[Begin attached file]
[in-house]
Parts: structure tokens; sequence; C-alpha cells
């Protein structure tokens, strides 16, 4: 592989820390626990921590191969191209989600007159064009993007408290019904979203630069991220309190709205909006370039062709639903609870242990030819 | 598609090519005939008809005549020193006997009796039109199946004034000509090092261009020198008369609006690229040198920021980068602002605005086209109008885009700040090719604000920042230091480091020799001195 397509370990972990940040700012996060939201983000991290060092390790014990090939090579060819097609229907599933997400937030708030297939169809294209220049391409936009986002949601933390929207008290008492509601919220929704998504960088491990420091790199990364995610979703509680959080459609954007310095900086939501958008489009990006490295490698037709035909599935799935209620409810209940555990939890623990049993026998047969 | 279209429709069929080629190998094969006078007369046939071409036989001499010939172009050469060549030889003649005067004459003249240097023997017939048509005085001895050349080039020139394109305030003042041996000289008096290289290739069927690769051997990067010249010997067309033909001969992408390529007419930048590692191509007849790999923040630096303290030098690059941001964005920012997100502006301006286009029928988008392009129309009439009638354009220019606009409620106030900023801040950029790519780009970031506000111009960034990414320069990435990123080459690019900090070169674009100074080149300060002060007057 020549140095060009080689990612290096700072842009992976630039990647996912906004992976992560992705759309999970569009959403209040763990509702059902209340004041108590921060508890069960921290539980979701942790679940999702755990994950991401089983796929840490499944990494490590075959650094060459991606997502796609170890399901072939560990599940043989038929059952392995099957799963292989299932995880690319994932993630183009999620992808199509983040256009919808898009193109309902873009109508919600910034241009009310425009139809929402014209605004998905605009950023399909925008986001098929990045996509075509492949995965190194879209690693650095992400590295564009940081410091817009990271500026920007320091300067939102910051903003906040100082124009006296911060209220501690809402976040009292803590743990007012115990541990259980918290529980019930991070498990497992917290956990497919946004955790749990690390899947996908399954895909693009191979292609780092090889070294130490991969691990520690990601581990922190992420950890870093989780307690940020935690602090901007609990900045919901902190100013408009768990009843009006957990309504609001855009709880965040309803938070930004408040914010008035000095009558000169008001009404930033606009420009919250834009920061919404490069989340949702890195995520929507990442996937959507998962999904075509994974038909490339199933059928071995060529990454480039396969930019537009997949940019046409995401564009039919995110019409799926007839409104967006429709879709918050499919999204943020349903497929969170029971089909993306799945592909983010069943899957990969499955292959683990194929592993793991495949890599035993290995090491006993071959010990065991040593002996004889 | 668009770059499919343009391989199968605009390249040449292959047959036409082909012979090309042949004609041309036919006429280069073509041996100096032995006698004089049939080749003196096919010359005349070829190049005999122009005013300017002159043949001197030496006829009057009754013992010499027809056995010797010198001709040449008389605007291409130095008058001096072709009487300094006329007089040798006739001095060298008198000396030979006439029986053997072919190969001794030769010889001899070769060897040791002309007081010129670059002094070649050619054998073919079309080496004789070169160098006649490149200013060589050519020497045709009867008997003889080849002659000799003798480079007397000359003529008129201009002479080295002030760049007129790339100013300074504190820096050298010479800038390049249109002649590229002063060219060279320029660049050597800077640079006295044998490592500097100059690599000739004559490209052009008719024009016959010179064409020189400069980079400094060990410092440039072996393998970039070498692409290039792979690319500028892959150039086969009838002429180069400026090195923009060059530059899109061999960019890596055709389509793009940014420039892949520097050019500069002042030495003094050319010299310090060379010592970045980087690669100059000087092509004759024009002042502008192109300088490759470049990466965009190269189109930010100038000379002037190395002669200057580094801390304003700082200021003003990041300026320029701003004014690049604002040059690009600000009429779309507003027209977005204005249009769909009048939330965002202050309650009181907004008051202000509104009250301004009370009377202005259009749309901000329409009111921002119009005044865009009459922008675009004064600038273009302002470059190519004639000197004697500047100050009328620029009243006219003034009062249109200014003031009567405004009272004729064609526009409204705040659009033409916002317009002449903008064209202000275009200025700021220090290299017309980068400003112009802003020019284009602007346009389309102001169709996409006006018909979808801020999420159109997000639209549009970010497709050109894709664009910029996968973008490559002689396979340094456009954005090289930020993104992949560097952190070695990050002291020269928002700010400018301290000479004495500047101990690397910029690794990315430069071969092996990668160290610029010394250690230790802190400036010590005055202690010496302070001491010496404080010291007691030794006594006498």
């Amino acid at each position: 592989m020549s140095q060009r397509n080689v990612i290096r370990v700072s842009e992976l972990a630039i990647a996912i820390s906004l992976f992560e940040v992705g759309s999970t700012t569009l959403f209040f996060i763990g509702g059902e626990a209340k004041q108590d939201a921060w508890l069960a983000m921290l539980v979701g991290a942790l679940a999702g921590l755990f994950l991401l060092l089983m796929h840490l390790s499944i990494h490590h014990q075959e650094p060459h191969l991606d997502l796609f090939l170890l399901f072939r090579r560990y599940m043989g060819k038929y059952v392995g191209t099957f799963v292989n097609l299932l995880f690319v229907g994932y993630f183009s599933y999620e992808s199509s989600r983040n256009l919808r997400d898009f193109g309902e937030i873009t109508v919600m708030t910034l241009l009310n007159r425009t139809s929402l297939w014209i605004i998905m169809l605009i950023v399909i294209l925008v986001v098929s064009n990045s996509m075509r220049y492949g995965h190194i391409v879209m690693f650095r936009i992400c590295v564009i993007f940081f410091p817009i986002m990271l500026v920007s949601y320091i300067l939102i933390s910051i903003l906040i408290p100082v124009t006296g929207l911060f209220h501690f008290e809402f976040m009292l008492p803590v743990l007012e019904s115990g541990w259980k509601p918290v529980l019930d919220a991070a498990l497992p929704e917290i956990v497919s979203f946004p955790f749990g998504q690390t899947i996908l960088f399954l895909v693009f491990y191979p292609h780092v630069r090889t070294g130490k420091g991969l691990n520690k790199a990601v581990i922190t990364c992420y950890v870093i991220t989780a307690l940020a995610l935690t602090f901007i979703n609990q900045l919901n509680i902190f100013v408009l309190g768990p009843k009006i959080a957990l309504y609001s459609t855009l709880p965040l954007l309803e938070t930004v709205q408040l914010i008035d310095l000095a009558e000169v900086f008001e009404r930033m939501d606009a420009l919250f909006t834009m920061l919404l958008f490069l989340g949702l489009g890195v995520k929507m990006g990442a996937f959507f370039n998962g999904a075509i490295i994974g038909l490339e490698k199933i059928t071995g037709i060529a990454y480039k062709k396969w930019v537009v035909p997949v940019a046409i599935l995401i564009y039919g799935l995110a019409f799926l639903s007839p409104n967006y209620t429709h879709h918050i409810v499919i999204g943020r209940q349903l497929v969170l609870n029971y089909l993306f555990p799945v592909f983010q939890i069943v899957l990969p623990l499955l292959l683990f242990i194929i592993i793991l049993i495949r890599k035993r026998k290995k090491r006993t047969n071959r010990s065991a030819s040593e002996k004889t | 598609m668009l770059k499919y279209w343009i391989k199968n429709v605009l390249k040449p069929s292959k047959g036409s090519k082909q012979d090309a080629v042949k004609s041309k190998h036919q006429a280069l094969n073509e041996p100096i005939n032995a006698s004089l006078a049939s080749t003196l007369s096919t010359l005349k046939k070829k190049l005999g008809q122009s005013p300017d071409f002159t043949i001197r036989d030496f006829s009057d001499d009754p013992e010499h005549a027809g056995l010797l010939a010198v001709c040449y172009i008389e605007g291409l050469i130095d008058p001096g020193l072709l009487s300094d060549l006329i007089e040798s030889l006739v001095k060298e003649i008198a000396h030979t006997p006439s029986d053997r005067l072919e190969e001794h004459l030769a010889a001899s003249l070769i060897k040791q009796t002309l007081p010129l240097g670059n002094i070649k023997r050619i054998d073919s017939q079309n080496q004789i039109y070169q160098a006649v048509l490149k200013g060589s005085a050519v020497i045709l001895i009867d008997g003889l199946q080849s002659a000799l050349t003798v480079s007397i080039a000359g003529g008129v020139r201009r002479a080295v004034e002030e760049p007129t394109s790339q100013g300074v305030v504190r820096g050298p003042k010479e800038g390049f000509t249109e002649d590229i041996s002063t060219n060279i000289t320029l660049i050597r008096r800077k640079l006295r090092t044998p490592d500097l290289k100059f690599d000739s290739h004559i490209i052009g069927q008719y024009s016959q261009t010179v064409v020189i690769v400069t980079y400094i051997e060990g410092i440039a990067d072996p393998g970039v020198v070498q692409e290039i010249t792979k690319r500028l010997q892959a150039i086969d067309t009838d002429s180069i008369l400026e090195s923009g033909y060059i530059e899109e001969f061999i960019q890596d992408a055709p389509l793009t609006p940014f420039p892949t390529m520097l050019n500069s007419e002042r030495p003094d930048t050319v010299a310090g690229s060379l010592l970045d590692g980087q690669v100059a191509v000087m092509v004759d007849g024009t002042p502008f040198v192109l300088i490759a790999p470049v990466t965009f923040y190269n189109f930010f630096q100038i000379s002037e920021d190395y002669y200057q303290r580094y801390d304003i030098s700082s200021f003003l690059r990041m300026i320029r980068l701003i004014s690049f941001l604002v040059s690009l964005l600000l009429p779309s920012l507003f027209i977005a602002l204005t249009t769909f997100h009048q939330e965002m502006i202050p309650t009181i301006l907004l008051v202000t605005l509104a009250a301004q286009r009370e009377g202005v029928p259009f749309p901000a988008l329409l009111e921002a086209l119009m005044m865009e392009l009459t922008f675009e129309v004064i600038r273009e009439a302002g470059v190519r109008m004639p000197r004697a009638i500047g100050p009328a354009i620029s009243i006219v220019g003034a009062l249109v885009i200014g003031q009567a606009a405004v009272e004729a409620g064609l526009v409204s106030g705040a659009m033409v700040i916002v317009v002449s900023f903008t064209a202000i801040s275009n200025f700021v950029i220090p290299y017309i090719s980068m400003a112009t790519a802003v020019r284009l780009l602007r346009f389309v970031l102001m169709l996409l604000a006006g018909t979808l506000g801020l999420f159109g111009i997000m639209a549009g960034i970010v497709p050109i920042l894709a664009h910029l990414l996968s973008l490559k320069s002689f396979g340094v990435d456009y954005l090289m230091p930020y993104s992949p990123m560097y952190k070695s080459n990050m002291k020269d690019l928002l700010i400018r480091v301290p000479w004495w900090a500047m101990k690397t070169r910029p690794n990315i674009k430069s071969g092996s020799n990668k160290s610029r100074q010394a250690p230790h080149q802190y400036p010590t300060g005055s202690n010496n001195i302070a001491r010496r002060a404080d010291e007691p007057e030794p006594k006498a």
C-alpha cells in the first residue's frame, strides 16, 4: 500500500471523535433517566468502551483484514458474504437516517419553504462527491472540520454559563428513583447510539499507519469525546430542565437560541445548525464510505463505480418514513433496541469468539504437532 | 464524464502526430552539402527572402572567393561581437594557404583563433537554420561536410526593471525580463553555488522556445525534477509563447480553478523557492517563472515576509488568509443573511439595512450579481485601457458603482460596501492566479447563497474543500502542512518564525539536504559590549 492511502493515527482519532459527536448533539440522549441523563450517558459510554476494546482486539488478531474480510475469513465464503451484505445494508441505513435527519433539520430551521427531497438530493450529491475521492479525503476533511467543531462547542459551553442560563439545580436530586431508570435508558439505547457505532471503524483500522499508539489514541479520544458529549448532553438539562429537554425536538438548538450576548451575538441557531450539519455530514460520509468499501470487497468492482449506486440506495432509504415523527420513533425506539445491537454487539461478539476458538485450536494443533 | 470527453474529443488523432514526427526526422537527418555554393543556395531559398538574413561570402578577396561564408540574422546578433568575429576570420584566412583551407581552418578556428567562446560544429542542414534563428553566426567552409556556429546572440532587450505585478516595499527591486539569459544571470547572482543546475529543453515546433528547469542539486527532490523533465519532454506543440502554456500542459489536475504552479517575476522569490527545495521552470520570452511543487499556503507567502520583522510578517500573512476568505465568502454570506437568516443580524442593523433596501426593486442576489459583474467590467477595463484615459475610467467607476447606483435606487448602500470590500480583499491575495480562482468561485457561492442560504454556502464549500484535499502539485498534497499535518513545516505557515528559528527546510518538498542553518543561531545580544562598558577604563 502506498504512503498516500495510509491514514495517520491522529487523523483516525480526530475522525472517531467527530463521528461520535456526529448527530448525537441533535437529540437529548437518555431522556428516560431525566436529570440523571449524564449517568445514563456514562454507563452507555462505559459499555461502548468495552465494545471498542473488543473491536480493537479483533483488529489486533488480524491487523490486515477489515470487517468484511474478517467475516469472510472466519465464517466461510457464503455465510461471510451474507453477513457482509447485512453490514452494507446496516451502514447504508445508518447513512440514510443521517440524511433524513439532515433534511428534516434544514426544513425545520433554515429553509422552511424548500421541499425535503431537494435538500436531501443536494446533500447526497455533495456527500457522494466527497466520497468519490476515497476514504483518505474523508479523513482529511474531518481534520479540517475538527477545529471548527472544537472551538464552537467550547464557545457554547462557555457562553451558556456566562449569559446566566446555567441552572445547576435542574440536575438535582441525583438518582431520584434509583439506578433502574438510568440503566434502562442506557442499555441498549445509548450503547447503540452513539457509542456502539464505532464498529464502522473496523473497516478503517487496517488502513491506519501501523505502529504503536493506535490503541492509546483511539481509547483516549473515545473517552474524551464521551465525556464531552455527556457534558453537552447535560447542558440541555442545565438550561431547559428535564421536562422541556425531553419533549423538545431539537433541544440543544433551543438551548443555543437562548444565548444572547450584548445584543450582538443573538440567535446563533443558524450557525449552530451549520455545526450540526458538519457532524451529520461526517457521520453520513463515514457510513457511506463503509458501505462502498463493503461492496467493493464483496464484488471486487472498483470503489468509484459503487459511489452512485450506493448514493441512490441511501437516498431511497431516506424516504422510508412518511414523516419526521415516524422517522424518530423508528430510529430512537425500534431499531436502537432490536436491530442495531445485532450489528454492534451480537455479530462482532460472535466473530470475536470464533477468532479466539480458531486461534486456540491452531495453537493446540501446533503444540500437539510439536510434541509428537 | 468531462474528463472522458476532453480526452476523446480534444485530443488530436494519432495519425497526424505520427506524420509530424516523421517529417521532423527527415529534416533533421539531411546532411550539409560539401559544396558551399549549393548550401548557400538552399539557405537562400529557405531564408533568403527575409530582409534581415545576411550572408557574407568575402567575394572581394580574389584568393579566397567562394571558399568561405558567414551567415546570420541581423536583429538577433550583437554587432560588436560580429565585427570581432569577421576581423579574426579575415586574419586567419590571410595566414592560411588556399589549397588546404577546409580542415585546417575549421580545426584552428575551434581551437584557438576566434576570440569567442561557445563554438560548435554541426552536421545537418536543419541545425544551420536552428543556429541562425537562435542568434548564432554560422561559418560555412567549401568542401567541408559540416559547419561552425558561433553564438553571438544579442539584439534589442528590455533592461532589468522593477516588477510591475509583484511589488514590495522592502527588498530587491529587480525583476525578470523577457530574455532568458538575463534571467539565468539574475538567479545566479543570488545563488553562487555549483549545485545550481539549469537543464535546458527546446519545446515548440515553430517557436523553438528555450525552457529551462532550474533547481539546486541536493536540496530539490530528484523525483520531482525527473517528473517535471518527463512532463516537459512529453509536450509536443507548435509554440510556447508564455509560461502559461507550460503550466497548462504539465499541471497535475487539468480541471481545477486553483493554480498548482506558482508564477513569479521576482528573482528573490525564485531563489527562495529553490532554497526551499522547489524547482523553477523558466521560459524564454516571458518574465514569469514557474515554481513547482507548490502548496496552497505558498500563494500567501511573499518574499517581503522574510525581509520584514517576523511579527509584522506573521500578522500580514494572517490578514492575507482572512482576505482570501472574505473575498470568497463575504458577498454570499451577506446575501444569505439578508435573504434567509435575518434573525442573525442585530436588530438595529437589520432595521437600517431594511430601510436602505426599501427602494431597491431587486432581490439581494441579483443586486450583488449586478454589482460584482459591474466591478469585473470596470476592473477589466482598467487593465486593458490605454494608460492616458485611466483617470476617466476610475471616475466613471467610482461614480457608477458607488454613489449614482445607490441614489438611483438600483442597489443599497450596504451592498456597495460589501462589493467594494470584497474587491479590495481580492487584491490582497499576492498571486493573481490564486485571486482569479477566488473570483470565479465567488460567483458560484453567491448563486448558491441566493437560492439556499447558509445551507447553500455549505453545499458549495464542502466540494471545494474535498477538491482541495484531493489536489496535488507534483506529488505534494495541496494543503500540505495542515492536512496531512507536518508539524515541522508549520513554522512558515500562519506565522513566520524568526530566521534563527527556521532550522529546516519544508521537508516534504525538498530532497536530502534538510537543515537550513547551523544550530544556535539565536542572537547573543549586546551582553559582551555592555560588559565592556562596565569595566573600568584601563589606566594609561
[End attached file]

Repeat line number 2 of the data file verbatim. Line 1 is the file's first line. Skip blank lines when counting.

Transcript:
Parts: structure tokens; sequence; C-alpha cells